Surfing is fun! Anyone who has dedicated a lifetime—or even five minutes—to
playing in the ocean is quick to acknowledge that, at its most visceral level, rid-
ing a wave is a unique thrill. As the push of a wave takes over, the human body
cheats gravity ever so briefly, rendering the rider weightless, the body’s fitness
challenged to harness raw aquatic energy and convert brute natu ral force into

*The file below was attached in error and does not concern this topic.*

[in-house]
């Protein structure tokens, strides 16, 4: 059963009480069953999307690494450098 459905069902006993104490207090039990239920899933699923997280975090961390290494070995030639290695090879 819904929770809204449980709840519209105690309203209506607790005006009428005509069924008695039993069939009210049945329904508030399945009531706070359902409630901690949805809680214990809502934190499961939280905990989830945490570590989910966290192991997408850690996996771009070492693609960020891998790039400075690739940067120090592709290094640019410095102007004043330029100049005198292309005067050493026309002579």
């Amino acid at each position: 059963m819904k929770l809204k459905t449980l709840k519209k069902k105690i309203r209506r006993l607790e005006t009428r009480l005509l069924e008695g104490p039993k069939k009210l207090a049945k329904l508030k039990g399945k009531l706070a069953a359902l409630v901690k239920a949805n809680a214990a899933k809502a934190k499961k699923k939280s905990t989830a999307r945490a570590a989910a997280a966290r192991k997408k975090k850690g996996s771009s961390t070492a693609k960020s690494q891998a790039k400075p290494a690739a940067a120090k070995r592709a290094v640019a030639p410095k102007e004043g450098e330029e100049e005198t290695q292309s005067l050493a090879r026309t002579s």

the sensation of gliding across time and space toward no par ticular destination
but the wave’s culmination, lapping onto the shore, smashing into the rocks,
or folding back into the ocean’s currents. To ride a wave is to steal a fleeting
glimpse into what it might be like to live as a human intermediary between
land, sea, and heavens, to live without resolve and yet embrace some intangible,
inexpressibly beautiful purpose. And so, surfing engenders a romantic attraction
and emotional entanglement with nature, beauty, per formance, the body, and
dexter zavalza hough- snee and
alexander sotelo eastman
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